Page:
The fuel islands were chaos.  The truck ahead of me could not gain traction and he finally threw his tire chains under his wheels to make it to the pumps.  He wasn’t the first one to try that.  When I got to the pumps, I found some poor miscreant’s set of tire chains frozen in the ice.  I managed to fuel the tractor and pull up past the islands, to find what military men call a Charlie Foxtrot.  As I am sure I have mentioned before, this is a mnemonic phrase for an abbreviation of a “colorful” (obscene) expression for a massively confused and disorganized collection of human activity.  I did not take any pictures, because no one likes to be recorded in their misery and because I was busy struggling to get by, myself.

   After fueling there was a bottleneck to exit where six lanes converge to one and trucks attempting to park are sliding around blocking the way.  Forty five minutes later, I was back on the entrance ramp, but exiting.  I wanted to warn the poor fool I saw entering, but I was in no mood to stop.  So, I just made the sigh of the cross at him (May God bless you, my son).  He was probably wondering what I was trying to tell him.  I am sure it occurred to him a bit later. 😉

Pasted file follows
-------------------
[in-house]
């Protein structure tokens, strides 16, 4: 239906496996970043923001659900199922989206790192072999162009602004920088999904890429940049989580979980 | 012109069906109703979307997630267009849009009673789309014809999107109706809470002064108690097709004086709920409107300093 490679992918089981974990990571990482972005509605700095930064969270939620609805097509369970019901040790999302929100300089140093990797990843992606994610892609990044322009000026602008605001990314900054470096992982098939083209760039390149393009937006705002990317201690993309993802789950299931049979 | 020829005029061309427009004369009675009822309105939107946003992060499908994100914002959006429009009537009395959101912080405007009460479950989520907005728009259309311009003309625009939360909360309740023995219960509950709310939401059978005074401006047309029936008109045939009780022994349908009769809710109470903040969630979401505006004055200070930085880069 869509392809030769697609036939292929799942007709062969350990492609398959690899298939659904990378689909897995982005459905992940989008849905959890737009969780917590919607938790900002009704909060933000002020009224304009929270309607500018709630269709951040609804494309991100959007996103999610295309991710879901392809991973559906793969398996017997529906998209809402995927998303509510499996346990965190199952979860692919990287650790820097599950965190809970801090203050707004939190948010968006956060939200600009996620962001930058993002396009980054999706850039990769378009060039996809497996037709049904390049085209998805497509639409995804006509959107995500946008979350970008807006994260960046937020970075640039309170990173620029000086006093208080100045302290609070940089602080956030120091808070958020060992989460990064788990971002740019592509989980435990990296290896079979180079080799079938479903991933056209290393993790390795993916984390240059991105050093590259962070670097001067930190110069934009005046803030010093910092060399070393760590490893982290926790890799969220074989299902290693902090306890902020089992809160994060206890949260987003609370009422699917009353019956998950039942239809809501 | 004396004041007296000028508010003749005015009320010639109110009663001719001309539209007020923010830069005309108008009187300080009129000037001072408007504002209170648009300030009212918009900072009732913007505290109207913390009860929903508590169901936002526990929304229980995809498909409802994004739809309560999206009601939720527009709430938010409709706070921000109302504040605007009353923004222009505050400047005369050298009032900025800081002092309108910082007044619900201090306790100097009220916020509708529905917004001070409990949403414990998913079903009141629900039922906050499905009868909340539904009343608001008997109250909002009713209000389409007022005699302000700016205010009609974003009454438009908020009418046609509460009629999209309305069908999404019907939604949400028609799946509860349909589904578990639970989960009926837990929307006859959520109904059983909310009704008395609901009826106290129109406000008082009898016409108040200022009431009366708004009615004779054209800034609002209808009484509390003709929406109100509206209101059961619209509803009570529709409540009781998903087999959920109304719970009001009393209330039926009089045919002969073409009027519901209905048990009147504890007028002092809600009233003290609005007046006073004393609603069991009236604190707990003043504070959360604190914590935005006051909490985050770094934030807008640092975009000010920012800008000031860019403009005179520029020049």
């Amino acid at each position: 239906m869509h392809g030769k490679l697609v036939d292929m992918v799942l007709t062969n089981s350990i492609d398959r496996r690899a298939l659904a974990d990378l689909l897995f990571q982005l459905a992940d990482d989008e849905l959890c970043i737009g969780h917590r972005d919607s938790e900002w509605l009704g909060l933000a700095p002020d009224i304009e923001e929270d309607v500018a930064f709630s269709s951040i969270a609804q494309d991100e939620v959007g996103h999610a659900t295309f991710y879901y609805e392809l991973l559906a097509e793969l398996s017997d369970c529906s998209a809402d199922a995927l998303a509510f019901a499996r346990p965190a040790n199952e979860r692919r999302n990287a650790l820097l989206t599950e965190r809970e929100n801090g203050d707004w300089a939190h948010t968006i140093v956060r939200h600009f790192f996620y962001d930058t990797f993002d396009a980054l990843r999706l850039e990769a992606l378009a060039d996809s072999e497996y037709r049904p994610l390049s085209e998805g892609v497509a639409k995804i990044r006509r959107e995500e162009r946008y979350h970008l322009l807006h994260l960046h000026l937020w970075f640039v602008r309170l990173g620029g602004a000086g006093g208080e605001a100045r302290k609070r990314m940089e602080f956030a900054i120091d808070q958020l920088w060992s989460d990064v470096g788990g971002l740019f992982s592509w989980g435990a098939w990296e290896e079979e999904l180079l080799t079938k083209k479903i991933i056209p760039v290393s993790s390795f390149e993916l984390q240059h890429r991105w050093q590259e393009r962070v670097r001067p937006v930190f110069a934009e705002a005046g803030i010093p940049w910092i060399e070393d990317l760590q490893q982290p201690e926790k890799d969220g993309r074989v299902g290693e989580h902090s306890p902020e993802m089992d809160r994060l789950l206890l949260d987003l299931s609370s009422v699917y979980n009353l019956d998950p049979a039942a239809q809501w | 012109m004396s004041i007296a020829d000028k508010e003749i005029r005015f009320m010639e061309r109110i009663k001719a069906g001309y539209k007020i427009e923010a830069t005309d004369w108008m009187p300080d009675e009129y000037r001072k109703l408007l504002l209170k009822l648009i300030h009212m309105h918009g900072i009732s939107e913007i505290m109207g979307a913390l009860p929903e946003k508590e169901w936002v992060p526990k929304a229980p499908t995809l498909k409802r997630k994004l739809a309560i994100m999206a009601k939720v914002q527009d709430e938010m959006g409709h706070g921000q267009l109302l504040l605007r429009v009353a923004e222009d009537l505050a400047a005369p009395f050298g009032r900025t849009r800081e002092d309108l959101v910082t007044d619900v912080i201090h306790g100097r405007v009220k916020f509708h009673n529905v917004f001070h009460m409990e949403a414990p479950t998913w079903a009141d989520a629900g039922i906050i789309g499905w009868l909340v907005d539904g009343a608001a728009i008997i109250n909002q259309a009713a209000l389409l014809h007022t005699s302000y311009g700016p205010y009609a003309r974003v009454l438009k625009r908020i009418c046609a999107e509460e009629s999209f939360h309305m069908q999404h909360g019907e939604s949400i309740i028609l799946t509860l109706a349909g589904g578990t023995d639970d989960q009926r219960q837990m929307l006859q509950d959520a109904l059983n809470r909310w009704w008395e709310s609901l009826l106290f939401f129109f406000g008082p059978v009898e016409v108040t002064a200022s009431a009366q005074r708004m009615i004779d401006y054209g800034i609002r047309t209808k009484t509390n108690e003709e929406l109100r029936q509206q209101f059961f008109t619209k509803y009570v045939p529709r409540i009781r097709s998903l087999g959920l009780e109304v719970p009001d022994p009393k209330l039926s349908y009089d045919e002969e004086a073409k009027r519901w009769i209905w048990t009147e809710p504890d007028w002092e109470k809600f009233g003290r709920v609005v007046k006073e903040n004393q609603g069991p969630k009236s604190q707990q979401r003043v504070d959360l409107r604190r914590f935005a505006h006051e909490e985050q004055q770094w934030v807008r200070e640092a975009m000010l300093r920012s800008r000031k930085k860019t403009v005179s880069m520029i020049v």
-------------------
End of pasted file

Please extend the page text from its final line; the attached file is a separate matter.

There might have been a space I could have snagged by blocking the flow, but I wanted out of there.  Dante’s Inferno includes a section of Hell where sinners are imbedded in a frozen icy plane and this was beginning to resemble same. 

   I intentionally reversed my course (a trucker taboo) on the Interstate, found an overpass and returned to this rest area that I passed before.  There were two other trucks with three spaces between them.  I pulled into the center one.

I84RestAreaSereneScene.jpgAbove:  The serenity of the Rest Area contrasts with the Dante’s Inferno of the Frozen Truck Stop

 

I promised Montana pictures and I have not forgotten.  Events accumulate quickly in this Walkabout and I struggle to keep up. Things worthy of notice happen while I am remembering events of days past. Hence, this method of the standard font when remembering and the italics to describe what is happening in the moment.  If it confuses you, imagine how I feel!  About half the time, I can’t say what State I am in (other than that State of Confusion).

I am a bit like Columbus.  He did not know where he was going, didn’t know where he was when he got there and didn’t know where he had been when he got back.